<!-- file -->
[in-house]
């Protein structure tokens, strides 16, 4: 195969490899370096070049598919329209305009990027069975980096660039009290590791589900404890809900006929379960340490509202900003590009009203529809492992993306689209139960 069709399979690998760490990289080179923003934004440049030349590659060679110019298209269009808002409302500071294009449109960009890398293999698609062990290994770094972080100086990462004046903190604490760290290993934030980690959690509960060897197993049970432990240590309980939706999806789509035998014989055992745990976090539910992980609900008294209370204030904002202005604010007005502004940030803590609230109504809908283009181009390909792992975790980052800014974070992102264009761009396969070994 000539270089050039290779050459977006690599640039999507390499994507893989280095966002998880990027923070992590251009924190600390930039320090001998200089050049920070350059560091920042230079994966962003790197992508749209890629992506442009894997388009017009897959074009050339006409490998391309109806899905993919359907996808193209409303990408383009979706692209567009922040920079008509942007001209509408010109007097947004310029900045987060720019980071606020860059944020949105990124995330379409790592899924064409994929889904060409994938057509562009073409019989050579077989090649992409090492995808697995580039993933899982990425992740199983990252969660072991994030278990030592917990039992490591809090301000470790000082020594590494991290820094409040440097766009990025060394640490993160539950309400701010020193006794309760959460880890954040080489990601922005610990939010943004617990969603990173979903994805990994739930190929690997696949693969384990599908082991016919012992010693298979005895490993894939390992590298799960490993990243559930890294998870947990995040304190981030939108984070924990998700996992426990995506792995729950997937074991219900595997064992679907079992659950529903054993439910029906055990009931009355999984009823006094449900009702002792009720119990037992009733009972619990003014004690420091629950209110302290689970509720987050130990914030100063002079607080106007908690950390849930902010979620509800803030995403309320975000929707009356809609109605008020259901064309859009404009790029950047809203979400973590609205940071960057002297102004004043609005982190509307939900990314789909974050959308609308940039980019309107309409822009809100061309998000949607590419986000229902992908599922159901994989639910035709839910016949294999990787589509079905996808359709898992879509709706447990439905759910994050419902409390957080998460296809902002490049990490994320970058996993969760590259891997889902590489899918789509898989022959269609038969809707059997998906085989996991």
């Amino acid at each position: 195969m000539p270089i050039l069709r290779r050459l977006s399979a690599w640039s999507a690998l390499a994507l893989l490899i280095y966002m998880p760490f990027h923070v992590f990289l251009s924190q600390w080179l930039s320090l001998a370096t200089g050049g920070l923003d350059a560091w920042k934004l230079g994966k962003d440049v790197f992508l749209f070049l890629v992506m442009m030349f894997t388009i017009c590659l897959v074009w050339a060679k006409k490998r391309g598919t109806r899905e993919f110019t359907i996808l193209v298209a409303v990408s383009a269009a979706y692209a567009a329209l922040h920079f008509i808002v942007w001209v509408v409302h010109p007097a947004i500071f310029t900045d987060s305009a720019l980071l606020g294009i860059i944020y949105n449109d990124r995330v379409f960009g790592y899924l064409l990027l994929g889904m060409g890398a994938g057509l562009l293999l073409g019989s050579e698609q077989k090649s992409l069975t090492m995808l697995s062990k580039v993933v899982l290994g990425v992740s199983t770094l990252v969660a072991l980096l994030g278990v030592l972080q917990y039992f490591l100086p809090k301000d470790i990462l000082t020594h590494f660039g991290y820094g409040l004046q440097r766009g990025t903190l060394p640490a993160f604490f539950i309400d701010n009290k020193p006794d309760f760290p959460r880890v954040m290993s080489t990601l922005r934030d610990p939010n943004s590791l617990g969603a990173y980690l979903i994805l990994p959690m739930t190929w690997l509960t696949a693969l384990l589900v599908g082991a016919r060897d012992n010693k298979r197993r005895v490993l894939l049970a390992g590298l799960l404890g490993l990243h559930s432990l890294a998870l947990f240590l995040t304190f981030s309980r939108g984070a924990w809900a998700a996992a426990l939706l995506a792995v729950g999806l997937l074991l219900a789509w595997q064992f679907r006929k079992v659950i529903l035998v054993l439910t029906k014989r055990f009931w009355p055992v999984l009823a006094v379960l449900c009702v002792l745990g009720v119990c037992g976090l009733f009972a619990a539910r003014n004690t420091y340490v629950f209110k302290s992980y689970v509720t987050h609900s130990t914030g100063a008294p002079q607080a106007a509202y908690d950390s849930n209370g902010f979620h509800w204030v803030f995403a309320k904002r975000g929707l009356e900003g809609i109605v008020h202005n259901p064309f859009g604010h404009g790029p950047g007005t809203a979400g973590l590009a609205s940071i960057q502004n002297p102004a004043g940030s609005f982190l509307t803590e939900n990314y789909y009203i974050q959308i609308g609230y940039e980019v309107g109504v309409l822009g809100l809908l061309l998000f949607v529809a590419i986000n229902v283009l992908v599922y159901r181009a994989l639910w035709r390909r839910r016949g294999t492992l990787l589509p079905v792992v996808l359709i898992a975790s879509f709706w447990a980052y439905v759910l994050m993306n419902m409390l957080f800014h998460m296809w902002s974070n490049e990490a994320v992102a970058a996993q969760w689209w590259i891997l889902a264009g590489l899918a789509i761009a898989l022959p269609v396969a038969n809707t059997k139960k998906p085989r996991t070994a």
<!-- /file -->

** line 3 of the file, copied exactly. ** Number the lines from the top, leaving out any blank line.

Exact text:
């Amino acid at each position: 195969m000539p270089i050039l069709r290779r050459l977006s399979a690599w640039s999507a690998l390499a994507l893989l490899i280095y966002m998880p760490f990027h923070v992590f990289l251009s924190q600390w080179l930039s320090l001998a370096t200089g050049g920070l923003d350059a560091w920042k934004l230079g994966k962003d440049v790197f992508l749209f070049l890629v992506m442009m030349f894997t388009i017009c590659l897959v074009w050339a060679k006409k490998r391309g598919t109806r899905e993919f110019t359907i996808l193209v298209a409303v990408s383009a269009a979706y692209a567009a329209l922040h920079f008509i808002v942007w001209v509408v409302h010109p007097a947004i500071f310029t900045d987060s305009a720019l980071l606020g294009i860059i944020y949105n449109d990124r995330v379409f960009g790592y899924l064409l990027l994929g889904m060409g890398a994938g057509l562009l293999l073409g019989s050579e698609q077989k090649s992409l069975t090492m995808l697995s062990k580039v993933v899982l290994g990425v992740s199983t770094l990252v969660a072991l980096l994030g278990v030592l972080q917990y039992f490591l100086p809090k301000d470790i990462l000082t020594h590494f660039g991290y820094g409040l004046q440097r766009g990025t903190l060394p640490a993160f604490f539950i309400d701010n009290k020193p006794d309760f760290p959460r880890v954040m290993s080489t990601l922005r934030d610990p939010n943004s590791l617990g969603a990173y980690l979903i994805l990994p959690m739930t190929w690997l509960t696949a693969l384990l589900v599908g082991a016919r060897d012992n010693k298979r197993r005895v490993l894939l049970a390992g590298l799960l404890g490993l990243h559930s432990l890294a998870l947990f240590l995040t304190f981030s309980r939108g984070a924990w809900a998700a996992a426990l939706l995506a792995v729950g999806l997937l074991l219900a789509w595997q064992f679907r006929k079992v659950i529903l035998v054993l439910t029906k014989r055990f009931w009355p055992v999984l009823a006094v379960l449900c009702v002792l745990g009720v119990c037992g976090l009733f009972a619990a539910r003014n004690t420091y340490v629950f209110k302290s992980y689970v509720t987050h609900s130990t914030g100063a008294p002079q607080a106007a509202y908690d950390s849930n209370g902010f979620h509800w204030v803030f995403a309320k904002r975000g929707l009356e900003g809609i109605v008020h202005n259901p064309f859009g604010h404009g790029p950047g007005t809203a979400g973590l590009a609205s940071i960057q502004n002297p102004a004043g940030s609005f982190l509307t803590e939900n990314y789909y009203i974050q959308i609308g609230y940039e980019v309107g109504v309409l822009g809100l809908l061309l998000f949607v529809a590419i986000n229902v283009l992908v599922y159901r181009a994989l639910w035709r390909r839910r016949g294999t492992l990787l589509p079905v792992v996808l359709i898992a975790s879509f709706w447990a980052y439905v759910l994050m993306n419902m409390l957080f800014h998460m296809w902002s974070n490049e990490a994320v992102a970058a996993q969760w689209w590259i891997l889902a264009g590489l899918a789509i761009a898989l022959p269609v396969a038969n809707t059997k139960k998906p085989r996991t070994a």